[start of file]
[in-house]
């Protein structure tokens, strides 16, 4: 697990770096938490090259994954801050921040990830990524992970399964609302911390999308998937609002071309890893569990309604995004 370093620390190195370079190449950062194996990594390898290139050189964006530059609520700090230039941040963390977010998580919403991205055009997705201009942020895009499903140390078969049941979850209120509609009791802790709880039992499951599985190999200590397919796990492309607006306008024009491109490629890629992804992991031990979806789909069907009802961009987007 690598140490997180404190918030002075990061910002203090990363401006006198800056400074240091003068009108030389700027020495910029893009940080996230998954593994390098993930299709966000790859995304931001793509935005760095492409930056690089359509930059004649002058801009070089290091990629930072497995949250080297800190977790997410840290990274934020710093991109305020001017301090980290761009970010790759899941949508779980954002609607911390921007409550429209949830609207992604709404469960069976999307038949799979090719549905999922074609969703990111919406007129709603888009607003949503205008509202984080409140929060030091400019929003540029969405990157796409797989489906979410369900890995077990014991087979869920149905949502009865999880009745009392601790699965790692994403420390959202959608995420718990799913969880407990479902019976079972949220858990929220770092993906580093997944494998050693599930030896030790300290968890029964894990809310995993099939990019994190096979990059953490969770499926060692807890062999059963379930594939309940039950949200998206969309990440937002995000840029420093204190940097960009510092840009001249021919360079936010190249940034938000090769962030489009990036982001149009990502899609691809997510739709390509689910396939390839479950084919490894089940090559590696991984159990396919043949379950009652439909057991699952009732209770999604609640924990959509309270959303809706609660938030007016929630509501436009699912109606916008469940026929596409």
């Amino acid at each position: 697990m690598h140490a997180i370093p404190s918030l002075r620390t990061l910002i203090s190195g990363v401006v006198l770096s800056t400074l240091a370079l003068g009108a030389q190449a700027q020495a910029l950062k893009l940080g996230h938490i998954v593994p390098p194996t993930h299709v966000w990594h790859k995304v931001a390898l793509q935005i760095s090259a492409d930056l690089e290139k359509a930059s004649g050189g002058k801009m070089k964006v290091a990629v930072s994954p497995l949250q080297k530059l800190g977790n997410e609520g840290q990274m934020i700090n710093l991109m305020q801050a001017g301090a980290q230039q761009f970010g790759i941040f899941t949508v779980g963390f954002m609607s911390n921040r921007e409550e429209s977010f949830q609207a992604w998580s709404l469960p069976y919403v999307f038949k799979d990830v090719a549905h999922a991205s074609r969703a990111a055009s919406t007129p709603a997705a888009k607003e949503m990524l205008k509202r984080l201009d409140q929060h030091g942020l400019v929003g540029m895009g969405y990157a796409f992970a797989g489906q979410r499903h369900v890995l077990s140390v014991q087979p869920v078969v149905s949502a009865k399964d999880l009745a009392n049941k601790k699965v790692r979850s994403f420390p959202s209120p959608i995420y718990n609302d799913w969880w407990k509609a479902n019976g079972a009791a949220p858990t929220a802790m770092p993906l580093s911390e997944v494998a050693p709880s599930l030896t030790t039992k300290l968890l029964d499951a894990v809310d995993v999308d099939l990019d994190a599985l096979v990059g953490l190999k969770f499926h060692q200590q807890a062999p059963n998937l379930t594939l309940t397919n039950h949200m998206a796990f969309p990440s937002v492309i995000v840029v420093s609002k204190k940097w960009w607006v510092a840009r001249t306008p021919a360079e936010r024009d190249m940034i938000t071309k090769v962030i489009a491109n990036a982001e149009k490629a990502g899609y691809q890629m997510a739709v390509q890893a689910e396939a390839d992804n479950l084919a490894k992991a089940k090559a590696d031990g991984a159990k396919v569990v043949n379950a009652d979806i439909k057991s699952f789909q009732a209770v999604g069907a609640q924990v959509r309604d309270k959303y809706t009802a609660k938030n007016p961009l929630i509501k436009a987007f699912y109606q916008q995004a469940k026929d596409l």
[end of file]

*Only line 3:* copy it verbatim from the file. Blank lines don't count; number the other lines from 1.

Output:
């Amino acid at each position: 697990m690598h140490a997180i370093p404190s918030l002075r620390t990061l910002i203090s190195g990363v401006v006198l770096s800056t400074l240091a370079l003068g009108a030389q190449a700027q020495a910029l950062k893009l940080g996230h938490i998954v593994p390098p194996t993930h299709v966000w990594h790859k995304v931001a390898l793509q935005i760095s090259a492409d930056l690089e290139k359509a930059s004649g050189g002058k801009m070089k964006v290091a990629v930072s994954p497995l949250q080297k530059l800190g977790n997410e609520g840290q990274m934020i700090n710093l991109m305020q801050a001017g301090a980290q230039q761009f970010g790759i941040f899941t949508v779980g963390f954002m609607s911390n921040r921007e409550e429209s977010f949830q609207a992604w998580s709404l469960p069976y919403v999307f038949k799979d990830v090719a549905h999922a991205s074609r969703a990111a055009s919406t007129p709603a997705a888009k607003e949503m990524l205008k509202r984080l201009d409140q929060h030091g942020l400019v929003g540029m895009g969405y990157a796409f992970a797989g489906q979410r499903h369900v890995l077990s140390v014991q087979p869920v078969v149905s949502a009865k399964d999880l009745a009392n049941k601790k699965v790692r979850s994403f420390p959202s209120p959608i995420y718990n609302d799913w969880w407990k509609a479902n019976g079972a009791a949220p858990t929220a802790m770092p993906l580093s911390e997944v494998a050693p709880s599930l030896t030790t039992k300290l968890l029964d499951a894990v809310d995993v999308d099939l990019d994190a599985l096979v990059g953490l190999k969770f499926h060692q200590q807890a062999p059963n998937l379930t594939l309940t397919n039950h949200m998206a796990f969309p990440s937002v492309i995000v840029v420093s609002k204190k940097w960009w607006v510092a840009r001249t306008p021919a360079e936010r024009d190249m940034i938000t071309k090769v962030i489009a491109n990036a982001e149009k490629a990502g899609y691809q890629m997510a739709v390509q890893a689910e396939a390839d992804n479950l084919a490894k992991a089940k090559a590696d031990g991984a159990k396919v569990v043949n379950a009652d979806i439909k057991s699952f789909q009732a209770v999604g069907a609640q924990v959509r309604d309270k959303y809706t009802a609660k938030n007016p961009l929630i509501k436009a987007f699912y109606q916008q995004a469940k026929d596409l």